Classics Club May Meme

The Classics Club

I recently joined the The Classics Club. Each month there is a meme – a question to answer and this is my first one.

Tell us about the classic book(s) you’re reading this month. You can post about what you’re looking forward to reading in May, or post thoughts-in-progress on your current read(s).

I’ve just started to read A Man of Property the first book in the Forsyte Saga by John Galsworthy, a book I’ve been meaning to read for some years. My copy contains this first novel plus Indian Summer of a Forsyte. It begins in June 1886 with an ‘at home’ at the house of old Jolyon Forsyte to celebrate the engagement of Miss June Forsyte, old Jolyon’s granddaughter, to Mr Philip Bosinney, an architect. The rest of the family all attend and are introduced to the reader, explaining their relationships. There is a family tree at the beginning of the book that helps me to understand who they all are.

I watched the first TV dramatisation of The Forsyte Saga way back in 1967 and the later production in 2002, so I know the story – or at least I remember the gist of it and can visualise Damien Lewis as Soames Forsyte and Gina McKee as Irene (I even remember Nyree Dawn Porter as Irene!)

I think the sequence of books in the Saga is a little confusing, so I’ve listed the books to clarify the sequence for myself:

The first trilogy, comprising:

  1. A Man of Property published in 1906 followed by Indian Summer of a Forsyte: a short interlude, published in 1918 (I have this book, which is the version shown above).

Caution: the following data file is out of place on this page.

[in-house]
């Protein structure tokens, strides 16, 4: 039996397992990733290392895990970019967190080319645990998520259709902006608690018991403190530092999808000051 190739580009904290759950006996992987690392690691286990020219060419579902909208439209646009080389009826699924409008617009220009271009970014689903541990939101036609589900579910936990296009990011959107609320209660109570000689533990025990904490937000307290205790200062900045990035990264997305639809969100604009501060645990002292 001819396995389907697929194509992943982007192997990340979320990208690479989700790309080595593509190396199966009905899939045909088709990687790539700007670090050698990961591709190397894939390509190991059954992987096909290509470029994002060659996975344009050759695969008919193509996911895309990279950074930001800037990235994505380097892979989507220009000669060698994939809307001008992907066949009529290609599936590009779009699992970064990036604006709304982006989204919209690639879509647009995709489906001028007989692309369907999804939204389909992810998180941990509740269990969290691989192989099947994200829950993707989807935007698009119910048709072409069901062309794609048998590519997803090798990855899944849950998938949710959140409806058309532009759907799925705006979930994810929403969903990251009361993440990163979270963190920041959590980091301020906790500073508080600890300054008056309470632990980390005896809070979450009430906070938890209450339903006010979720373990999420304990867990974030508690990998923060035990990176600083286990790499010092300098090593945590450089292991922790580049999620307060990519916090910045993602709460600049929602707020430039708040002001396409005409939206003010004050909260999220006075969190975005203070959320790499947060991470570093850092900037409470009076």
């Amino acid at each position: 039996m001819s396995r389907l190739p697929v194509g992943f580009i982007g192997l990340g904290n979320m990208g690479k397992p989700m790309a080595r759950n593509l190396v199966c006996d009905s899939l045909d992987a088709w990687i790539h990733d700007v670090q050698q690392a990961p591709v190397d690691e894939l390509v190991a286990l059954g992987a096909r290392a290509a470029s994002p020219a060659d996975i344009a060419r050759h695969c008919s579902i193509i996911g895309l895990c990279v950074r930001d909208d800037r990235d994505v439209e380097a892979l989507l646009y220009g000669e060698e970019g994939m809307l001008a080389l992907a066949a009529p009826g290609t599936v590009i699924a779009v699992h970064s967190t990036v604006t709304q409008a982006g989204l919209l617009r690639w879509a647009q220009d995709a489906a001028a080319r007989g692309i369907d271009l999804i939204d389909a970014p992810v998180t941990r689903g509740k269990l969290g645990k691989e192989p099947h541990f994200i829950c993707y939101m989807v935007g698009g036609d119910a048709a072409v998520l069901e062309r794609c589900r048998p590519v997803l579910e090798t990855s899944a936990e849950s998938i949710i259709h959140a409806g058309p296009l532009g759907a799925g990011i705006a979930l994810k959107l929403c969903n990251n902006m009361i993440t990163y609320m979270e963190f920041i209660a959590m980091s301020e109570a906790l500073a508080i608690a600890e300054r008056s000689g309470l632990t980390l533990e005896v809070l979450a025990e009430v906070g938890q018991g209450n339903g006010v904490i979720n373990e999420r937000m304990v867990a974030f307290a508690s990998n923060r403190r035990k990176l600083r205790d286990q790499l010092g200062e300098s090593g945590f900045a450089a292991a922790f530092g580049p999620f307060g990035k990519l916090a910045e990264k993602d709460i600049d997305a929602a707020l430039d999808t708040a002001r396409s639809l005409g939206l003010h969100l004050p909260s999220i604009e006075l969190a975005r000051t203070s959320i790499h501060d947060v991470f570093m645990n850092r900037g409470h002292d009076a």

2. In Chancery published in 1920 and another short interlude: Awakening (1920) – I don’t have this.
  3. To Let published in 1921 – I don’t have this.

A Modern Comedy, written between 1924 and 1928. I have these books in one volume,  called The Forsyte Saga Volume Two comprising:

  1. The White Monkey (1924)
  2. The Sliver Spoon (1926)
  3. Swan Song (1928)

But there are also Two Forsyte Interludes: A Silent Wooing / Passers By (1928)
On Forsyte Change (1930), which I don’t own.

And a further trilogy called End of the Chapter (I don’t own this), comprising:

  1. Maid in Waiting (1932)
  2. Flowering Wilderness (1933)
  3. Over the River (1933)

I think I’ve got that sorted out now!

11 thoughts on “Classics Club May Meme

  1. I remember the 1967 production too. It was very popular here because of Nyree Dawn Porter being a New Zealander. I have the Forsyte Saga on my CC list too but I didn’t realise there was so much to it.


    1. Cat, I hadn’t realised it either. It was only when I looked at the book called ‘The Forsyte Saga Volume Two’ that I saw it wasn’t the second book following on from ‘A Man of Property’ and I found out there are more books in the Saga.


  2. That sounds like a hefty reading project–I’ve heard of this series for years, but have never read it or seen the either dramatization.

    Sounds like that family tree will come in handy! 🙂


    1. Jane, I think this will have to be a long term reading project! And the family tree is very handy. There’s also a plan of the ‘Forsyte’s London’, showing where they all live.


  3. Margaret – Oh, I remember that television series! I’ll be really interested in what you think of the novels. Oh, and thanks for that sequence – most helpful.


  4. It is very confusing, I’m almost at the end of the books though and still enjoying them. I remember the 1967 version too and the lovely Nyree. I’m surprised I was allowed to watch it as I was only 8 and there was a stooshie about that scene with Irene and Soames, it seems tame now. I have both versions on DVD.


  5. I also watched the 2002 adaptation as Damien Lewis has got to be one of my favourite actors! I look forward to hearing what you think of the books, which I haven’t really considered reading before.


  6. The Forsyte Saga is so good! I was obsessed with the (2002) series. Damien Lewis IS Soames, as far as I’m concerned 🙂 The book surprised me because it’s so funny. Old Jolyon is hilarious. I enjoy both the book and the series equally, for different reasons. How often can you say that?


Comments are closed.